Finding Your Tribe: Friendships Throughout Eating Disorder Recovery

by | Jul 7, 2020 | Eating Disorder Recovery, Relationships | 0 comments

The perfect depiction of true friendship.

Eating disorders can feel like you are trapped on a deserted island. Only a mirage from heat exhaustion that looks like an oasis but is merely an endless terrain of salt water and sand.

But it doesn’t have to be.

My tribe consists of men and women from all over the world from different chapters of my life.

For the longest time, I removed myself from so many people because I believed isolating myself was a better option. I would no longer be a burden to others. I would never bring around the hardships that coincided with my day to day living. I wouldn’t have anyone to hold me accountable for my actions.

It was easier that way.

Now, I have worked incredibly hard to build and rebuild my tribe. It doesn’t look like it used to, they say getting older means you can count the people you hold close in your inner circle on one hand, and that right there is success.

My tribe is beautiful. The outstanding human beings in my life are strong, vulnerable, genuine, authentic, creative, supportive, funny as hell, and make my life so incredibly full of empowerment I think I could pass out from pure joy.

To the Old Friends

The women who have spent years of their life building me up. The ones that tell me that I can do whatever I put my mind to and are proud of me even when I can barely feel proud of myself. The men that have held me when I cried or made me laugh so hard I may or may not have peed myself.

These are the people who have stuck by me even when I managed to push them away. The ones that said, “Hey, you aren’t your eating disorder. You aren’t labeled to me as anything but yourself. No matter how hard you try, you won’t be able to get rid of me.” These are the people that have pushed me harder than I ever thought possible. The ones that have loved me regardless of my flaws.

They were the hardest ones to tell about my mental health. I pushed harder to keep them away because I never wanted to disappoint them or have them look at me any differently than they have seen me over the years. But then they remind me that they have seen me at my worst, and even so, still want to be a part of my tribe.

To the New Friends

They say “no new friends” which I also used to think. Less hassle. No need to educate, to revisit stories of pain and struggle, or have to let them know that sometimes I find myself curled up under the covers and remove myself from the world for days on end.

But then it happened. They came into my life and blew me away. These amazing humans that have recently entered my life have become people I only wish I had met sooner. They want to hear the memories. They want to learn so they can be a strong beacon of support. They want to be educated and want to love me.

These new people that have entered my world are also seeing a different version of me. One that is 30 and thriving. One that still messes up from time to time, but manages to pick herself back up. The ones that watch me pluck my chin hairs and see me roll around in the dirt because that’s more fun then worrying about getting messy. They are in the second half of my life which so far, has been one of my favorites. Therefore, these people are now in my inner circle of favorites too.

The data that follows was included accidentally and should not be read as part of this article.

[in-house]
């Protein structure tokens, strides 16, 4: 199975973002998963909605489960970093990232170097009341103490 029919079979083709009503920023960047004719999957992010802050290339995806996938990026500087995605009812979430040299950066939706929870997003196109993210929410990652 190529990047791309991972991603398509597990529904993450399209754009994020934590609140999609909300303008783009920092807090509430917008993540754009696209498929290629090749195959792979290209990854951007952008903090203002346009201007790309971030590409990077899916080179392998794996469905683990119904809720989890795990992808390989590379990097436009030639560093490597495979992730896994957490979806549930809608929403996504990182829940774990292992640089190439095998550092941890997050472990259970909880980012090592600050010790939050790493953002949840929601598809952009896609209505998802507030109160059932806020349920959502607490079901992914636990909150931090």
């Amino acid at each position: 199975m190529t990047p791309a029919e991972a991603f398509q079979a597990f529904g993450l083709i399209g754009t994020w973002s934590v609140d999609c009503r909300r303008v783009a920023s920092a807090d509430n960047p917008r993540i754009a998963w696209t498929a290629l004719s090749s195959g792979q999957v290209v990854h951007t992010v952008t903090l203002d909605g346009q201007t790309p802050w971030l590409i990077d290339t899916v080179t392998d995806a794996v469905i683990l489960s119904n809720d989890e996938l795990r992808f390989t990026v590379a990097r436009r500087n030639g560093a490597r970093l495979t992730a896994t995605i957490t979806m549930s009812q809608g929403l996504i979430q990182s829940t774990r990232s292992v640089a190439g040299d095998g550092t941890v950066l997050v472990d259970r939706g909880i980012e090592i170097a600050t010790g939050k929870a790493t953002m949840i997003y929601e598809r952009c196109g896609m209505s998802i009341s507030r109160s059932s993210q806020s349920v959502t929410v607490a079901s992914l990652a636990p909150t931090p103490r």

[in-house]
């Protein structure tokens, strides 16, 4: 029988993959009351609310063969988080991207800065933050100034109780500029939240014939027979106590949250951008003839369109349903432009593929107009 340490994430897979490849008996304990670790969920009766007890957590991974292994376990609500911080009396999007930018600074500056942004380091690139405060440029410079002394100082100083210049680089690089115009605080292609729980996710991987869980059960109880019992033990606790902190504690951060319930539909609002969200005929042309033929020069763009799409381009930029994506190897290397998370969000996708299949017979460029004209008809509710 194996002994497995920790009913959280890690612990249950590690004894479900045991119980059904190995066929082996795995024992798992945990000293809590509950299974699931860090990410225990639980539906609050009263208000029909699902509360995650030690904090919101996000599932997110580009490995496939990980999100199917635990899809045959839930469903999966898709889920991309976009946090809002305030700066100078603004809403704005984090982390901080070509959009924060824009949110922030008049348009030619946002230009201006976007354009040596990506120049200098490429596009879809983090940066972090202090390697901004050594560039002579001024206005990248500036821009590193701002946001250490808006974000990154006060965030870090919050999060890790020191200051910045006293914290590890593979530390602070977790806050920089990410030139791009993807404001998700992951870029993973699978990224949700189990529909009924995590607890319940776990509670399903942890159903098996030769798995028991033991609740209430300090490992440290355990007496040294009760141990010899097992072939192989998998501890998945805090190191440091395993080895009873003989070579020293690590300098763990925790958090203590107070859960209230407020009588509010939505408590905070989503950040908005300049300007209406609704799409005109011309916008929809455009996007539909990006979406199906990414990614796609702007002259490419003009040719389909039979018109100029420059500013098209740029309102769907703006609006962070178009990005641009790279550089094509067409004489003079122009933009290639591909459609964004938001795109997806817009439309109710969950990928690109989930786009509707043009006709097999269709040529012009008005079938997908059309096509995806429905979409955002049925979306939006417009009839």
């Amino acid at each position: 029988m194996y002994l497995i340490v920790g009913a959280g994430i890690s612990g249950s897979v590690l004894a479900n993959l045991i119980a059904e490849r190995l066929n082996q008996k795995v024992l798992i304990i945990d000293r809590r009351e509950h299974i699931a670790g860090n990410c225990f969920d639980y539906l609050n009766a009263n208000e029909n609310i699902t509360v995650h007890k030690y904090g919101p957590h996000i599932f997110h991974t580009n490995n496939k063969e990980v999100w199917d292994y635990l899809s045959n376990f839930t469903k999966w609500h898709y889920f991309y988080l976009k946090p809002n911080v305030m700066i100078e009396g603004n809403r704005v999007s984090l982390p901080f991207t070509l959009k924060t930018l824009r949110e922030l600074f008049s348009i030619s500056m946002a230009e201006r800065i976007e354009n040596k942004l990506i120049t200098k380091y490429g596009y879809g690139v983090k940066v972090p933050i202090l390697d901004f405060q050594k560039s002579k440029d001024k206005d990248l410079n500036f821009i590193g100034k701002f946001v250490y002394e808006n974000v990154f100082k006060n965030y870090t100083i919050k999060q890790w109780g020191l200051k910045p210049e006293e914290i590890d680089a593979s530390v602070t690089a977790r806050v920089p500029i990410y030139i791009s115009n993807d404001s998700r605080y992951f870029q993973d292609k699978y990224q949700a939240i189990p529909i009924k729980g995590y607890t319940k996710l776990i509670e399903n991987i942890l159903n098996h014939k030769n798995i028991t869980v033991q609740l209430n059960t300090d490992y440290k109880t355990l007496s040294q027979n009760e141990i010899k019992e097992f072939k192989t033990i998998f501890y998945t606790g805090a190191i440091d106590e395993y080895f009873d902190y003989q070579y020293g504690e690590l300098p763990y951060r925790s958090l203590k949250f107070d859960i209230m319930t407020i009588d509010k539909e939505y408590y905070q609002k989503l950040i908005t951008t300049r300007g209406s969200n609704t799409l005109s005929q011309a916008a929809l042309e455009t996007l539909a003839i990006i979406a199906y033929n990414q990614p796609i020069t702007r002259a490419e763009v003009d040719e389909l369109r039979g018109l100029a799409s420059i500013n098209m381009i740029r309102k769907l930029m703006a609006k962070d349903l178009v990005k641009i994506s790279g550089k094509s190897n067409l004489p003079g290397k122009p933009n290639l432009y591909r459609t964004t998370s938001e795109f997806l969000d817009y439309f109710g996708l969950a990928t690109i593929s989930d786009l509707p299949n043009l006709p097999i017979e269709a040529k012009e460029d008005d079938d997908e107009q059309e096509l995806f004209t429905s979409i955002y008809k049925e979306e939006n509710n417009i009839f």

Friendships Throughout Eating Disorder Recovery

When you have a conversation with someone who is still making their way through the early stages of recovery from an eating disorder, you’ll find a common thread. The one where there is no tribe, and if there is, it’s incredibly small, some without choice of who is in them. The one where it is incredibly lonely. That was me. Or at least that is what I thought.

I don’t know how I got so lucky. The relationships I broke and rekindled may not look the same as they used to, but in a way they make sense. Where we are now in our lives as adults (a term I use vey lightly because, well, have you met me?) is a heck of a lot different than ten years ago. Marriages, children, new jobs, moving, traveling. It changes who we are, what we want in life, and the people we surround ourselves with. And I’m perfectly content with where my relationships are now in my life.

Less enabling, more support.

Less obligation, more fulfillment.

Less secrets, more transparency.

Tulip Farm in Washington

The Lesson: Don’t Give Up on People

New or old, broken or not, the lesson I’ve taken away from all of this is to not give up on people. Don’t give up on yourself. There is a difference between removing others from your life because they don’t bring something positive or will make you compromise yourself and pushing people away.

Something to consider about the ones that no longer make a guest appearance in your life or that you don’t think would be someone good to add to your inner circle. They are also humans in this world that deserve to have a choice. You may not be giving a fair option to let them decide as well. Maybe they didn’t want to be shut out. Maybe they wanted to become a new friend. It’s a two way street, and even in your darkest times, more importantly in your darkest times, that is where you find your people. Your community. Your Tribe.

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Meet the Author

Hey, I’m Lauren Dow. Author, advocate, and feeler of the big feels. I’m here to provide a safe space to normalize the conversation about mental health and reinforce self-love. Thanks for joining me on this wild ride.

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